HSTS improves security by requiring all browser connections to use HTTPS rather than HTTP.
HSTS delivers the following benefits:
- Mitigates the risk of sensitive data leaking out unencrypted.
- Improves data integrity. HTTPS mitigates the risk of man-in-the-middle attacks because your website’s encryption certificate is validated by the end user’s browser.
How it works
HSTS instructs the browser to use HTTPS when making requests to your website. The browser remembers this instruction for an amount of time that you set, so the next time a user visits your website, their browser will use HTTPS.
HSTS works through the use of the Strict-Transport-Security response header. Once a browser receives this header, it prevents sending any communications over HTTP to the specified domain and sends it all over HTTPS instead. Insecure HTTP links are converted to secure HTTPS links. For example, http://example.com/some/page/ is converted to https://example.com/some/page/ before accessing the server. If the security of the connection can’t be ensured (for example, the server’s TLS certificate isn’t trusted), the user sees an error message and can’t access the site.
Features and options
|Field||What it does||Sub-options|
|Enable||Turns the HTTP Strict Transport Security (HSTS) behavior on or off.|
|Max age||Specify the maximum length of time that all browsers connect to your site using HTTPS. Changing the value of Max age affects new connections only. Browsers that connected prior to the update continue to use the Max age in effect at the time.||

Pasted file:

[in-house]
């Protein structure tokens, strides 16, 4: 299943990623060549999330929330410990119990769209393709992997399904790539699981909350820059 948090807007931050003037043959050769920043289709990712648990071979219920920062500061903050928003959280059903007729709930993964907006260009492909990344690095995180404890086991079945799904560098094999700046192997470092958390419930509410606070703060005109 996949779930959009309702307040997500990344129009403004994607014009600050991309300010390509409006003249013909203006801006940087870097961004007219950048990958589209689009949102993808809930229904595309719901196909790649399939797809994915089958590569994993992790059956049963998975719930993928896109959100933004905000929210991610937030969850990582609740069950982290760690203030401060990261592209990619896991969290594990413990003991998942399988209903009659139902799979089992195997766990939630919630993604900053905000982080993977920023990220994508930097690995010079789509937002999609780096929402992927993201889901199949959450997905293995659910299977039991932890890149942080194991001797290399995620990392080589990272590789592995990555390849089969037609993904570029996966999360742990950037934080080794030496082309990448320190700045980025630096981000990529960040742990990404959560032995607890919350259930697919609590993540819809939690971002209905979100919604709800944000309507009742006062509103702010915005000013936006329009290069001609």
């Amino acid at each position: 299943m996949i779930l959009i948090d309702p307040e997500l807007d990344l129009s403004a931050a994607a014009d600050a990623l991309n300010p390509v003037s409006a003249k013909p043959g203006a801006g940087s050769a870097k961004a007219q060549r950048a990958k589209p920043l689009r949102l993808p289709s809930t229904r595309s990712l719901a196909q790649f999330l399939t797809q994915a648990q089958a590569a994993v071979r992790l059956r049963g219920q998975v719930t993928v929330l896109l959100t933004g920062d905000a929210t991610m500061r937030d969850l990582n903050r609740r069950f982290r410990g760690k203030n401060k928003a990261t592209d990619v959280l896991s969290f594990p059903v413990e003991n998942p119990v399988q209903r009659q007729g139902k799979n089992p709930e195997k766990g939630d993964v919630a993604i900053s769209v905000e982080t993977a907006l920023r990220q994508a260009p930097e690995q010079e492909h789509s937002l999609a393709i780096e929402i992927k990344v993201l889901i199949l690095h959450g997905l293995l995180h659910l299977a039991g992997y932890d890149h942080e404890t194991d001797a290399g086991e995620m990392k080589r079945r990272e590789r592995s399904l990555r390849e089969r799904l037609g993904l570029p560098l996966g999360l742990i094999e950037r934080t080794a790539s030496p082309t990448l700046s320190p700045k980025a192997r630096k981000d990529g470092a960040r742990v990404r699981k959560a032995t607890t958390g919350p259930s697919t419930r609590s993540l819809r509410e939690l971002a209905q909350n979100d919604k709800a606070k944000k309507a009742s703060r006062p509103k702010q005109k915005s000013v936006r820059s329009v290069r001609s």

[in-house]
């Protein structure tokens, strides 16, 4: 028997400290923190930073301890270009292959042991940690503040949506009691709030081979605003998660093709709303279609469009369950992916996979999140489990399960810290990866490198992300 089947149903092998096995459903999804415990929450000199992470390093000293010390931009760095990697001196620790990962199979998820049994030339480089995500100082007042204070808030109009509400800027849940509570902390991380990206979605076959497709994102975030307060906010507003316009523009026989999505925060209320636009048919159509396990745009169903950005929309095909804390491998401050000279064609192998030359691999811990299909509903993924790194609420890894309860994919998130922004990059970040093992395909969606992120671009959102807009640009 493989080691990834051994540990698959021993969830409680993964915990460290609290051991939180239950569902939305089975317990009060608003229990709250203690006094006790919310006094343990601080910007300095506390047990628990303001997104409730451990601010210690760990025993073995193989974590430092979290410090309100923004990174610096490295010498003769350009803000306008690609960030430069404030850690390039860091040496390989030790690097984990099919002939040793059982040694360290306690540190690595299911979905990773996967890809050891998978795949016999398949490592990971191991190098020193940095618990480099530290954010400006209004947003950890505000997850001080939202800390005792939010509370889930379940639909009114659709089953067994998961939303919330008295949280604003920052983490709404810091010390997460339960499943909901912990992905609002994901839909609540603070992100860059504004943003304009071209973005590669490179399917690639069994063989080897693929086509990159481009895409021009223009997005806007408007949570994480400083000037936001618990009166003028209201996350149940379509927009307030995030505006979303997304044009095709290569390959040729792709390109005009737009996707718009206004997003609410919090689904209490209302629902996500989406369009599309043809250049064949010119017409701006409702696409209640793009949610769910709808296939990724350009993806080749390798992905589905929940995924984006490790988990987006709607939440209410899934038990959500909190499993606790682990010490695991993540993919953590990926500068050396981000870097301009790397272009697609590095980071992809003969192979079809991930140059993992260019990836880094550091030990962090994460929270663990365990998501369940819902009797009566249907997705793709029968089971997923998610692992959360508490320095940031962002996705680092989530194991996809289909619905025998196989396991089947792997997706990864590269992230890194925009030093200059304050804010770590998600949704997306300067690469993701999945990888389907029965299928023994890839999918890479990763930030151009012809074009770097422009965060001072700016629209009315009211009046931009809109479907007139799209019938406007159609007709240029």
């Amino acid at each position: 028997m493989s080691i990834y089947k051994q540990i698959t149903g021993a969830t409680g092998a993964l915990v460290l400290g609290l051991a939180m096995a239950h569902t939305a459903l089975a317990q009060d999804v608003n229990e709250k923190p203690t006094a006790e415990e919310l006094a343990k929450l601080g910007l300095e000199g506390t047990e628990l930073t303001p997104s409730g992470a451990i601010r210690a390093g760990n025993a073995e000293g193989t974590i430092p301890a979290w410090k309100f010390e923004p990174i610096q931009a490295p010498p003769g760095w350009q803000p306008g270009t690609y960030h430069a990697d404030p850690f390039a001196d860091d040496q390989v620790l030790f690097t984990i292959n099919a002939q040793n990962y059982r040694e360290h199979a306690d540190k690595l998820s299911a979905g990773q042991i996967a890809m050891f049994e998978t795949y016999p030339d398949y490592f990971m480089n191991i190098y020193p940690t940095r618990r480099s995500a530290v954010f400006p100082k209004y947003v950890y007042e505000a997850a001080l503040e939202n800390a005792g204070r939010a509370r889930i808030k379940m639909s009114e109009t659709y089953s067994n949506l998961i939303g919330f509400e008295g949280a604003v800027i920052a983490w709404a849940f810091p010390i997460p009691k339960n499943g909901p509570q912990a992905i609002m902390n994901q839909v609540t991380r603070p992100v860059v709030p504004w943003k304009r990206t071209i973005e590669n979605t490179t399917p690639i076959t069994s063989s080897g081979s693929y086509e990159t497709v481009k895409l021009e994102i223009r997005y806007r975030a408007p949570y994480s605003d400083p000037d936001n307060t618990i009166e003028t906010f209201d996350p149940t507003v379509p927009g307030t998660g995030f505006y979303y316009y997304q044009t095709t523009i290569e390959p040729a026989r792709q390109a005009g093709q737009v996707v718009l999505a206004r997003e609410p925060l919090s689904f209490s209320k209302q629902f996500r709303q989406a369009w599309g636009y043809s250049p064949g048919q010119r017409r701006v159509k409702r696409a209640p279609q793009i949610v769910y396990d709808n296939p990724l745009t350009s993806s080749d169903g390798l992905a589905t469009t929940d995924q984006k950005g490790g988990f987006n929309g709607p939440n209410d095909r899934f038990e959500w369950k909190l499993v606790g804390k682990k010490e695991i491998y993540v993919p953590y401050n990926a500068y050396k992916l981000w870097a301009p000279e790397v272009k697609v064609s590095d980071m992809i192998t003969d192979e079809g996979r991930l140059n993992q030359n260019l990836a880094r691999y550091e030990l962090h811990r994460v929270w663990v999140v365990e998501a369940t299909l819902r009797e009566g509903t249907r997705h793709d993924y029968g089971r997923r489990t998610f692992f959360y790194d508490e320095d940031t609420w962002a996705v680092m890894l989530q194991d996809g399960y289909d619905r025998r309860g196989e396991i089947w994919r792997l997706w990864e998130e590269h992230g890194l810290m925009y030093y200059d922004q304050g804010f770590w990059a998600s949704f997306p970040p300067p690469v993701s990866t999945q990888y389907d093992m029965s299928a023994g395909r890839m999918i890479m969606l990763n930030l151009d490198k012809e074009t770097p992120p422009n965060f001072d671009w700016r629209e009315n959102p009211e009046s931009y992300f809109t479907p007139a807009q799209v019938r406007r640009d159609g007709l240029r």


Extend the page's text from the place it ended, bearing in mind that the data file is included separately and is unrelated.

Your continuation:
|Include all subdomains||Specifies whether all subdomains are required to use HTTPS. This includes any intranet or delegated hosts in the domain that connect through Akamai.|
|Preload||Adds the domain to the browser’s preload list that’s hardcoded into Google Chrome, and other browsers that have preload lists based on the Chrome list. You still need to declare the domain at hstspreload.org. The presence of your domain in the preload list means that a browser will connect using HTTPS from the very first attempt, protecting against bootstrap man-in-the-middle attacks. If your domain isn’t in the preload list, the initial connection from a browser will use HTTP, after which your site will send the HSTS header to the browser, requiring it to connect using HTTPS.
Note: The Preload list is updated and distributed when new builds of the browsers are released. It can take months for your domain to be included in the list and propagated to large numbers of users. If you want the domain to be included in the preload list, familiarize yourself with the configuration requirements listed on the submission page at hstspreload.org. Your configuration must meet all of the requirements to be included in the preload list.
|Redirect all HTTP requests to HTTPS||When enabled, redirect all HTTP requests to HTTPS. If you do not configure your site to redirect HTTP requests, all connections using HTTP will be ignored.||
When you implement HSTS, there’s a risk that the system will deny access to users when HSTS isn’t configured correctly. For example, your domain may have absolute links or subdomains that will become inaccessible after you configure the domain to require the use of HTTPS. Because of this risk, and the difficulty in reversing the requirement to force connections to use HTTPS, you can configure two rules in the domain’s property that will let you turn HSTS on and off using queries in the requests to the domain.
To implement HSTS for a domain, you need to
- Verify that the domain is configured to support HSTS.
- Configure rules and behaviors that will allow you to turn on and turn off HSTS by sending requests from your browser to the domain.
- Test HSTS in a staging network before implementing it in production.